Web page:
immigration and deportation defense. It is designed for
    individuals working in law firms, companies, government agencies
    and nonprofit organizations where they interact with immigrants
    and immigrant legal concerns on a regular basis and would
    therefore benefit from greater knowledge of the laws and
    regulations surrounding immigration. For more information on
    class schedules, tuition and fees, course applications and to
    register, see here.

    6. J1 Visa Program
    Fast, easy application process; 48-hour processing; $995
    processing fee. Welcome to HTP's world of international
    exchanges. We are a Department of State designated sponsor of the
    intern and trainee programs. We are the go-to sponsor for
    numerous immigration attorneys. Email,
    call 404.843.0688 or find us on the web at

    To place a classifieds ad in Immigration Daily, see here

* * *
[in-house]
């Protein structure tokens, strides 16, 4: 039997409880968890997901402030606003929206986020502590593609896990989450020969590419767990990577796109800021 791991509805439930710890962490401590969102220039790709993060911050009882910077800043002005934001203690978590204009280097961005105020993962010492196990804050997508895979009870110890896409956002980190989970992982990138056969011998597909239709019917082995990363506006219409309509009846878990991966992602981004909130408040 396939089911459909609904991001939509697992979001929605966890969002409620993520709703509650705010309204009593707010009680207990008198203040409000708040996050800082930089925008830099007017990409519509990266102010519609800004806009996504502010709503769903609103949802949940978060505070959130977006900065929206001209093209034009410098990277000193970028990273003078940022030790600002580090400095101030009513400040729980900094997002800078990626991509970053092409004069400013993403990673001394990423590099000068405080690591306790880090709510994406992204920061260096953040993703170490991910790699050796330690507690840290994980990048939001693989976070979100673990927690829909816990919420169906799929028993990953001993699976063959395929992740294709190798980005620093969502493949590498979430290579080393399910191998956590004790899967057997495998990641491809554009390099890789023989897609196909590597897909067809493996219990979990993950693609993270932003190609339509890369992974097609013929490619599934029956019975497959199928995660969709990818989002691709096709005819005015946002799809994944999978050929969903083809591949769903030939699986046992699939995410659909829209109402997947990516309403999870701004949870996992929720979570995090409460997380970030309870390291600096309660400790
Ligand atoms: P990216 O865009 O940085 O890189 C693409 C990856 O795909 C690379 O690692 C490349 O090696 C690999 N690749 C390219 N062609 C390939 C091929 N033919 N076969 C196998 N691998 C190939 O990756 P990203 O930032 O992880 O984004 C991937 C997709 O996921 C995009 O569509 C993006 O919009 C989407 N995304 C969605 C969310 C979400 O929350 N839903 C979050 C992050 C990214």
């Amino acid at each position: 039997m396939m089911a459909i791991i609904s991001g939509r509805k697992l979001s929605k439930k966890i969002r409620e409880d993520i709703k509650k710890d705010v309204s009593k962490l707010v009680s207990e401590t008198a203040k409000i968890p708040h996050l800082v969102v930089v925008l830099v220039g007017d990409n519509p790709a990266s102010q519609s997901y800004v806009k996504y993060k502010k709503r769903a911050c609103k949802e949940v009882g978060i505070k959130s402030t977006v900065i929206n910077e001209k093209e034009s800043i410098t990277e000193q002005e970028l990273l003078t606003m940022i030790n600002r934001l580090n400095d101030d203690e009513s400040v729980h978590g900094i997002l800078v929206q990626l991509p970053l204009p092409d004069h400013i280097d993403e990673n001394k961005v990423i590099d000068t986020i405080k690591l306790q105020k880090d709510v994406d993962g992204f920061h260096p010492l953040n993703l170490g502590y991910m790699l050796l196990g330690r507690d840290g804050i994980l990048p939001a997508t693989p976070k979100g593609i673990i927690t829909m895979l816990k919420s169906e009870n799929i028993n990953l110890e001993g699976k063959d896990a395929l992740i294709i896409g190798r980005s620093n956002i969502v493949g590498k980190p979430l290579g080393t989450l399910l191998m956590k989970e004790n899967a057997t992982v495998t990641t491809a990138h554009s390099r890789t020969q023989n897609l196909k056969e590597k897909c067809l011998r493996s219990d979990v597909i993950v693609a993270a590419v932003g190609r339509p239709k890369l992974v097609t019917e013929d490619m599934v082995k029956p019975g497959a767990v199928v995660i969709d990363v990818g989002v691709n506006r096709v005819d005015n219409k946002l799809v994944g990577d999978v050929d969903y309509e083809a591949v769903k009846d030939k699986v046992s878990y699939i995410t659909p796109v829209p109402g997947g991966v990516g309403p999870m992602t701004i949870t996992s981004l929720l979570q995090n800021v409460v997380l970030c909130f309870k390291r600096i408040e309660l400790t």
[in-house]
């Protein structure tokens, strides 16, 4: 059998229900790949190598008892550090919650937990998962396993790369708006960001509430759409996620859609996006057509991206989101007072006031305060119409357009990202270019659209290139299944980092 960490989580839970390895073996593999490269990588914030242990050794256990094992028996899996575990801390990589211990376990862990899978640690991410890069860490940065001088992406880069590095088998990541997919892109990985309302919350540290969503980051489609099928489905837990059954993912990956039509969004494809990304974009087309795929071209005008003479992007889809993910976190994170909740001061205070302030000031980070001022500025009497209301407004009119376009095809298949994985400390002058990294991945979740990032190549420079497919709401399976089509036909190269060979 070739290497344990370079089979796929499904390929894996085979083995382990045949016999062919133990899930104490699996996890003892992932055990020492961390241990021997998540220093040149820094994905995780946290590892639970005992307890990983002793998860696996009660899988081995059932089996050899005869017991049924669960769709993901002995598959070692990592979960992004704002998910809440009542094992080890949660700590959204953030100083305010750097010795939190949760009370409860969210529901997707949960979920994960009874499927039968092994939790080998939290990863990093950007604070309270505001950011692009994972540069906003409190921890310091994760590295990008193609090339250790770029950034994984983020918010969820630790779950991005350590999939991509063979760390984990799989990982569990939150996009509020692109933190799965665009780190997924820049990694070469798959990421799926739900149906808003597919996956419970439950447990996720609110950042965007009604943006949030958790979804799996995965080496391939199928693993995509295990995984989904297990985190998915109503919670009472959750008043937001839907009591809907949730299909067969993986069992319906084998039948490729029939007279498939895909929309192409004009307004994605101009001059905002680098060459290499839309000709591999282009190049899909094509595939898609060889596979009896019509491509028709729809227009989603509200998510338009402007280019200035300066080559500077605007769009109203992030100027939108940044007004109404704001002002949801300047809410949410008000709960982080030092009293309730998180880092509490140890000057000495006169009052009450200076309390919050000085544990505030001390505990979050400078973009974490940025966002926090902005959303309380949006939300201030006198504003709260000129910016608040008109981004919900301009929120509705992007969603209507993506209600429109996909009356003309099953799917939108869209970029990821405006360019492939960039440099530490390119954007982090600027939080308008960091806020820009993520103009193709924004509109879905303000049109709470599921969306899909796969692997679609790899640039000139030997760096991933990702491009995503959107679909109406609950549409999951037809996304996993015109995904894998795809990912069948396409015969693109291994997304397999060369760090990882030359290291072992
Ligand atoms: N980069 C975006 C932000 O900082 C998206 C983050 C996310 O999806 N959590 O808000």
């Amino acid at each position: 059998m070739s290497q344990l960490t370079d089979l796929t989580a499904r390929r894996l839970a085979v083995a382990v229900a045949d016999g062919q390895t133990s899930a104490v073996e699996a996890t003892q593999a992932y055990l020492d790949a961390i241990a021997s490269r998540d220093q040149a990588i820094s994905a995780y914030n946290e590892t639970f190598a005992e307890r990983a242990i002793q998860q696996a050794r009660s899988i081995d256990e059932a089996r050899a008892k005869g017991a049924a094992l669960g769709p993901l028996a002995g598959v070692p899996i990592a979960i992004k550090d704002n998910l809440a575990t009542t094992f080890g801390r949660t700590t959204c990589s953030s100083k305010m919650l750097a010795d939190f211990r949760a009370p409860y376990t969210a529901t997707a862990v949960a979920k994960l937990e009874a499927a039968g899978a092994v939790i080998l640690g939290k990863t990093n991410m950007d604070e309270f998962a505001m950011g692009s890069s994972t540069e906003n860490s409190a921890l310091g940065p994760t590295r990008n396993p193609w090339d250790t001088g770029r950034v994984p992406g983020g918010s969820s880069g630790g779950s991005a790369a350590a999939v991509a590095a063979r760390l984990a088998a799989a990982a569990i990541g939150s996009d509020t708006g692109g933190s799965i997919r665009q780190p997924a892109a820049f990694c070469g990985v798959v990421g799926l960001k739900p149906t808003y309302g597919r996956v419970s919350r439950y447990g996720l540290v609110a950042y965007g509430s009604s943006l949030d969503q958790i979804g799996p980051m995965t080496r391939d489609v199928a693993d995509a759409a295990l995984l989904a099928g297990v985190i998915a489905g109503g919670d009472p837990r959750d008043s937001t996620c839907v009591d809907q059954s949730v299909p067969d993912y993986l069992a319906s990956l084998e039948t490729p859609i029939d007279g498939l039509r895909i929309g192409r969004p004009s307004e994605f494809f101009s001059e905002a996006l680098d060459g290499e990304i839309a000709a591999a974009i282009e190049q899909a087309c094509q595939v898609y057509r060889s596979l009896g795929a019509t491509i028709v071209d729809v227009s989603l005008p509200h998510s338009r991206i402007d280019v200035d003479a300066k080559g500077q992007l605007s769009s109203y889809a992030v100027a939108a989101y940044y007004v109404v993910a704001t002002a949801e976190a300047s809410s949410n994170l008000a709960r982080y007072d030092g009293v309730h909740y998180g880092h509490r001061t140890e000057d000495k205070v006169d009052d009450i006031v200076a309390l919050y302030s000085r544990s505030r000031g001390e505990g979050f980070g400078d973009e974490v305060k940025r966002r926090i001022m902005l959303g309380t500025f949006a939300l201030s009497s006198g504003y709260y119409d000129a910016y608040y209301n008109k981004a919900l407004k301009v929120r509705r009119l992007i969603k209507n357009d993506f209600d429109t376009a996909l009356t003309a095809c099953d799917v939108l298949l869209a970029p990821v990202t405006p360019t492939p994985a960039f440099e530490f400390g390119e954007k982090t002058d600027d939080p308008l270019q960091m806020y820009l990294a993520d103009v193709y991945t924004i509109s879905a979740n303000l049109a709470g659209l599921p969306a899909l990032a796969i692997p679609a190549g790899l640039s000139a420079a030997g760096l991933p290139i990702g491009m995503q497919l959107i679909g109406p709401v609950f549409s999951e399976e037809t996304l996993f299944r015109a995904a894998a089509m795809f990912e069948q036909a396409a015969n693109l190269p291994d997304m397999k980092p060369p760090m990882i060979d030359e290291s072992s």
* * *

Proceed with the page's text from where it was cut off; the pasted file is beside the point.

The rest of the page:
1. ReadersWrite: Yesterday's Discussion

    2. ReadersWrite: Today's Discussion

    To submit an Article for consideration, write to

    ComingsNGoings: Immigration Event New York, NY, March 17 - AF3IRM
    is proud to present: "Arrivals/ Departures: Women's Experience of
    Migration under Globalization". Five new and emerging artists
    will join seasoned art practitioners at the upcoming
    ARRIVALS/DEPARTURES exhibit. Their art pays witness to the human
    experience of migration, while serving as a testament to how the
    creativity of women manifests itself in all parts of the world.
    For more info, see

    Readers can share professional announcements (up to 100-words at
    no charge), email:
    The first daily in the field of immigration. Forward this to a

    Publisher: Sam Udani   Legal Editor: Michele Kim   ISSN:1930-062X

    An Important disclaimer! The information provided on this page is